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John Johnson


  1. Ph.D., Johns Hopkins University, 1981


Research interests

John A. Johnson is a personality psychologist who often takes an evolutionary perspective in his research. Much of his research has been aimed at understanding the factors that affect the validity of personality self reports, and he is especially interested in methods for improving the validity and pragmatic utility of computer-generated, narrative personality reports. He currently helps to manage the International Personality Item Pool, a collaboratory for public domain personality measures. Recent projects have focused on individual differences in evolved emotional dispositions and the impact of these dispositions on (a) the perception of fictional characters, (b) motivated reasoning in science and philosophy, and (c) judgments of the fairness of wealth inequality.

Recent Publications

Goldberg, L. R., Johnson, J. A., Eber, H. W., Hogan, R., Ashton, M. C., Cloninger, C. R., & Gough, H. G. (2006). The International Personality Item Pool and the future of public-domain personality measures. Journal of Research in Personality, 40, 84-96. doi:10.1016/j.jrp.2005.08.007

Johnson, J. A. (2009). Wrong and right questions about persons and situations. In B. Donnellan, R. Lucas, & W. Fleeson (Eds.), Personality and assessment at age 40 [Special Issue]. Journal of Research in Personality, 43, 251-252. doi:10.1016/j.jrp.2008.12.022

Johnson, J. A. (2010). Web-based self-report personality scales. In S. D. Gosling & J. A. Johnson (Eds.), Advanced methods for conducting online behavioral research (pp. 149-166). Washington, DC: American Psychological Association.

Johnson, J. A., Carroll, J., Gottschall, J., & Kruger, D. (2011). Portrayal of personality in Victorian novels reflects modern research findings but amplifies the significance of agreeableness. Journal of Research in Personality, 45, 50-58. doi:10.1016/j.jrp.2010.11.011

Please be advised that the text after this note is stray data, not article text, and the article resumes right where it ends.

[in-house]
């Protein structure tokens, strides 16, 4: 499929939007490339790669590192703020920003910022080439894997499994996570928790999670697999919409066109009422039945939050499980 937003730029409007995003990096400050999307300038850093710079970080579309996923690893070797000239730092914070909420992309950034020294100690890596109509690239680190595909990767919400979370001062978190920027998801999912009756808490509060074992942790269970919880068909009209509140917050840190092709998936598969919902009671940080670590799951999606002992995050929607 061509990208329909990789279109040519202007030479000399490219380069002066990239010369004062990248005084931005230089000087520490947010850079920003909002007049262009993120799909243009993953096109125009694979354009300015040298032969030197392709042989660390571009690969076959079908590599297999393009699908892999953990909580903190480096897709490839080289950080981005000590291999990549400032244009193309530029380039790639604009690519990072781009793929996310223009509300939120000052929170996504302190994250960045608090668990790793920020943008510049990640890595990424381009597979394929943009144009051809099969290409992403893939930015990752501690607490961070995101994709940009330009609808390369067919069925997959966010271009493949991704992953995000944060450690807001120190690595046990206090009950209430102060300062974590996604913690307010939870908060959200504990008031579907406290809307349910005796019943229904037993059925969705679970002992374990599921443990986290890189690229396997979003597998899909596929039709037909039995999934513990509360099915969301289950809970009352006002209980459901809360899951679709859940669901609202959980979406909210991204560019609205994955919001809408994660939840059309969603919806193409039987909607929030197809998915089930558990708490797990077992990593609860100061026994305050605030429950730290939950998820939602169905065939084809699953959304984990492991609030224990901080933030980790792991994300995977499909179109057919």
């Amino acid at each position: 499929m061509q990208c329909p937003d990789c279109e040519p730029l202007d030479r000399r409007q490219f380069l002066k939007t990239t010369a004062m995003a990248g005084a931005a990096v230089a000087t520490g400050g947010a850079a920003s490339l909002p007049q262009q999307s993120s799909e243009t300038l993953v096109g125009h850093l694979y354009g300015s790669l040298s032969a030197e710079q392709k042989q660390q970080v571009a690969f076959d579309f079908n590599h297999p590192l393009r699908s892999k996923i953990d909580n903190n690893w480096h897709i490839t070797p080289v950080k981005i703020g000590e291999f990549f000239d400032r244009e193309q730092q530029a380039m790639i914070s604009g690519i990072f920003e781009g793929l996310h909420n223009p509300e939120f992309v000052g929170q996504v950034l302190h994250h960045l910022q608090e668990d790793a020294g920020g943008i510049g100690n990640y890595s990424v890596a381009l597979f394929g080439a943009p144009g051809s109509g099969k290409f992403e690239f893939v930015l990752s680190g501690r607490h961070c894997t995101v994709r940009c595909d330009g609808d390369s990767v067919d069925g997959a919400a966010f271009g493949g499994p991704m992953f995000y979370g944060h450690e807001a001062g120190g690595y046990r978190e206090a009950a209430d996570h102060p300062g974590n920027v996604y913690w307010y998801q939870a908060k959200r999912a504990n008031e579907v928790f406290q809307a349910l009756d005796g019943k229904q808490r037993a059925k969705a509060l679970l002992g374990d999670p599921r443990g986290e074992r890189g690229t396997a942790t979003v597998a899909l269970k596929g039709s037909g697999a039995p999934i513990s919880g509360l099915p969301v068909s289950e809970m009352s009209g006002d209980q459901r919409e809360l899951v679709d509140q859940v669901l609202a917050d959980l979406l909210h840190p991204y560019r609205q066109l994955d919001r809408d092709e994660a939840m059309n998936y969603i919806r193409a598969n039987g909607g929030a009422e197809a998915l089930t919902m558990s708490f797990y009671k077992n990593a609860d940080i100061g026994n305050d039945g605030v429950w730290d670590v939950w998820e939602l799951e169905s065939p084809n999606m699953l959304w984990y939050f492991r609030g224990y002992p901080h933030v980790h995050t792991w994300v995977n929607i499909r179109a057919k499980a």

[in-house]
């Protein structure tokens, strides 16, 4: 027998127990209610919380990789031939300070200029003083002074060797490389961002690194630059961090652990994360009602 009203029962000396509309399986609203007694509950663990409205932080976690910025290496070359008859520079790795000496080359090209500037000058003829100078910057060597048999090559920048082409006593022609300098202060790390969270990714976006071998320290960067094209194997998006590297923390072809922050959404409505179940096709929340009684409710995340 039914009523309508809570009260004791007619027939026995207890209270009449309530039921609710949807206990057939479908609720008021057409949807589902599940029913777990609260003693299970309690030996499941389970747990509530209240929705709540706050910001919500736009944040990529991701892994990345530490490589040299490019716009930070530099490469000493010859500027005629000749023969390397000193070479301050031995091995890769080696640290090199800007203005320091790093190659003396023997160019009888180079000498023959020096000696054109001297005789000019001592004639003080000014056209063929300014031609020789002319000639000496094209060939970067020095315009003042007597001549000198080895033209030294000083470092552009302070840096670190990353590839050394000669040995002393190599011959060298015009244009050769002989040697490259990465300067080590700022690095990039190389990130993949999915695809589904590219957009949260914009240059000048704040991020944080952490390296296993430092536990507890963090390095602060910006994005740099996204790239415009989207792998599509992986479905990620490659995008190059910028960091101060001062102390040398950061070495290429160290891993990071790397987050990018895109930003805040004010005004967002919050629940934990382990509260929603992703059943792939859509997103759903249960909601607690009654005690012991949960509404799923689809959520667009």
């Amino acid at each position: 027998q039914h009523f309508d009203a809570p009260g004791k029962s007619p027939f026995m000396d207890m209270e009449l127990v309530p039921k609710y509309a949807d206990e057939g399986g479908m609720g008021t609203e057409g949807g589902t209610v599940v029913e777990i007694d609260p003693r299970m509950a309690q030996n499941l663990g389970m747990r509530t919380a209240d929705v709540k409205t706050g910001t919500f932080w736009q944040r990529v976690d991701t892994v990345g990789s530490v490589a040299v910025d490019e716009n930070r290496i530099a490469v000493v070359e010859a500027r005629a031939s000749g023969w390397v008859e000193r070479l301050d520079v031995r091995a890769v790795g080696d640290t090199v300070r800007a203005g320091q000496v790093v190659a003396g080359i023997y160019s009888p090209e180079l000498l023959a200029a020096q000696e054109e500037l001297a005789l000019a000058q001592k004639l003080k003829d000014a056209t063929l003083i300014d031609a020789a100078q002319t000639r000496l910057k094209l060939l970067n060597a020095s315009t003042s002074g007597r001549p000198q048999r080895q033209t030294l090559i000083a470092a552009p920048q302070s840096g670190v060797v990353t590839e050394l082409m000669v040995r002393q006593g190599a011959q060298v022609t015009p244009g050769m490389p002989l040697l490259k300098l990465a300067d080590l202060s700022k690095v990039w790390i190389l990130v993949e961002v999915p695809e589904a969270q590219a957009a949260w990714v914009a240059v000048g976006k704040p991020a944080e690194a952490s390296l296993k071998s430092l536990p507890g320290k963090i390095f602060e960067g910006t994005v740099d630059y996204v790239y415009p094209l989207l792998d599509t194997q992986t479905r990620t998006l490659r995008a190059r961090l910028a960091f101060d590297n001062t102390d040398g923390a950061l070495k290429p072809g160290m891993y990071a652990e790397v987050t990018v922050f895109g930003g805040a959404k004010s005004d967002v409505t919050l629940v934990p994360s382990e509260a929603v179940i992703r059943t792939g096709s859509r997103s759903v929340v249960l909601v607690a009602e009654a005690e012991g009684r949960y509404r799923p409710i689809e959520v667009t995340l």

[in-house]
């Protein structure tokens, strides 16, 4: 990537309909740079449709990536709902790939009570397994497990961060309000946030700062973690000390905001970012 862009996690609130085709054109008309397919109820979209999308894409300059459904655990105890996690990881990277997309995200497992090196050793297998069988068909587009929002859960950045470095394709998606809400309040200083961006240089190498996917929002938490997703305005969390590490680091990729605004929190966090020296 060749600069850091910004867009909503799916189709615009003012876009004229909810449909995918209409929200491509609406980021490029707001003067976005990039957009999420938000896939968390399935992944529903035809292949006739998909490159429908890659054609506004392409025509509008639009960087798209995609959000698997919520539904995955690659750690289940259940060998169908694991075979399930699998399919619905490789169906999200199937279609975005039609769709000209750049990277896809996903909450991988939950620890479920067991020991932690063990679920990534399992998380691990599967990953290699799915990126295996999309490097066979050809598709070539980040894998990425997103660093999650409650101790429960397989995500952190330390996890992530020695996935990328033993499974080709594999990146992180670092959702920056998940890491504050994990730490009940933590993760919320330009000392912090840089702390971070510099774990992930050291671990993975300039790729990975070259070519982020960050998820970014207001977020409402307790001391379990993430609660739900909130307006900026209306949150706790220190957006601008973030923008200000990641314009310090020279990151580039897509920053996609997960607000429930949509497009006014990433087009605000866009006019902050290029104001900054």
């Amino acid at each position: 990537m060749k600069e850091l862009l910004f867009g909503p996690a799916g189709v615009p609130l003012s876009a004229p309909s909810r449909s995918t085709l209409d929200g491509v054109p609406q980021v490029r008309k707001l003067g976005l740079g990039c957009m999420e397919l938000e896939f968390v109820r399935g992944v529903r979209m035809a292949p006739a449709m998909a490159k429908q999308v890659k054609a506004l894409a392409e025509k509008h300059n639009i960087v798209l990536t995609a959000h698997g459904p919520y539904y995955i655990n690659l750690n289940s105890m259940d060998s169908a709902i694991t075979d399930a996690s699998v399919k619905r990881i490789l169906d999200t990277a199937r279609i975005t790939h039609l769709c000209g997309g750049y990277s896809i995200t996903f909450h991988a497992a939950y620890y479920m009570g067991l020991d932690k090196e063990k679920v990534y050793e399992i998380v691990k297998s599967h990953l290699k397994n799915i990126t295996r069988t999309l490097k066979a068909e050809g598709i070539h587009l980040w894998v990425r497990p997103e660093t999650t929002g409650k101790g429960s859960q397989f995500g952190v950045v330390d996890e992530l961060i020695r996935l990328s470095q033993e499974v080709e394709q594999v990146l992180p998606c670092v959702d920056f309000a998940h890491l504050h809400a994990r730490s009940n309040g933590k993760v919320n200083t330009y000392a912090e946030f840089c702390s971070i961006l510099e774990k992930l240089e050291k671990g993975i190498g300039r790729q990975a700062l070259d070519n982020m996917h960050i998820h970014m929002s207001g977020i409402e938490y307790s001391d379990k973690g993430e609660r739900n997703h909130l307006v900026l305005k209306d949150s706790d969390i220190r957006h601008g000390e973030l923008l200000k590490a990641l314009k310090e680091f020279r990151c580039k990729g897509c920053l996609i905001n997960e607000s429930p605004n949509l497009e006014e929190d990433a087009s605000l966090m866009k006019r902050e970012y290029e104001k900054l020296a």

Johnson, J. A. (2011). The argumentative theory of reasoning applies to scientists and philosophers, too. [commentary on Mercier & Sperber: Why do humans reason?]. Behavioral and Brain Sciences, 34, 81-82. doi:10.1017/S0140525X10002931

Johnson, J. A. (2011). Vampires are real: An evolutionary view of The Twilight Saga. The Evolutionary Review: Art, Science, Culture, 2, 113-118.

Carroll, J., Gottschall, J., Johnson, J. A., & Kruger, D. (2012). Graphing Jane Austin: The evolutionary basis for literary meaning. New York: Palgrave Macmillan.

Carroll, J., Johnson, J. A., Gottschall, J., & Kruger, D. (2012). Graphing Jane Austen: Agonistic structure in British novels of the nineteenth century. Scientific Study of Literature, 2, 1-24. doi 10.1075/ssol.2.1.01car

Johnson, J. A. (2014). Measuring thirty facets of the five factor model with a 120-item public domain inventory: Development of the IPIP-NEO-120. Journal of Research in Personality, 51, 78-89. DOI: 10.1016/j.jrp.2014.05.003

Johnson, J. A. (2015). The best way to think about situations: Process and Reality, yea; Circularity, nay. European Journal of Personality, 29, 394-395. DOI: 10.1002/per.2005

Carroll, J., Gottschall, J., Johnson, J., & Kruger, D. (in press, 2016) Agonistic structure in canonical British novels of the nineteenth century. In J. Carroll, D. P. McAdams, & E. O. Wilson (Eds.), Darwin's bridge: Uniting the humanities and sciences. New York: Oxford University Press

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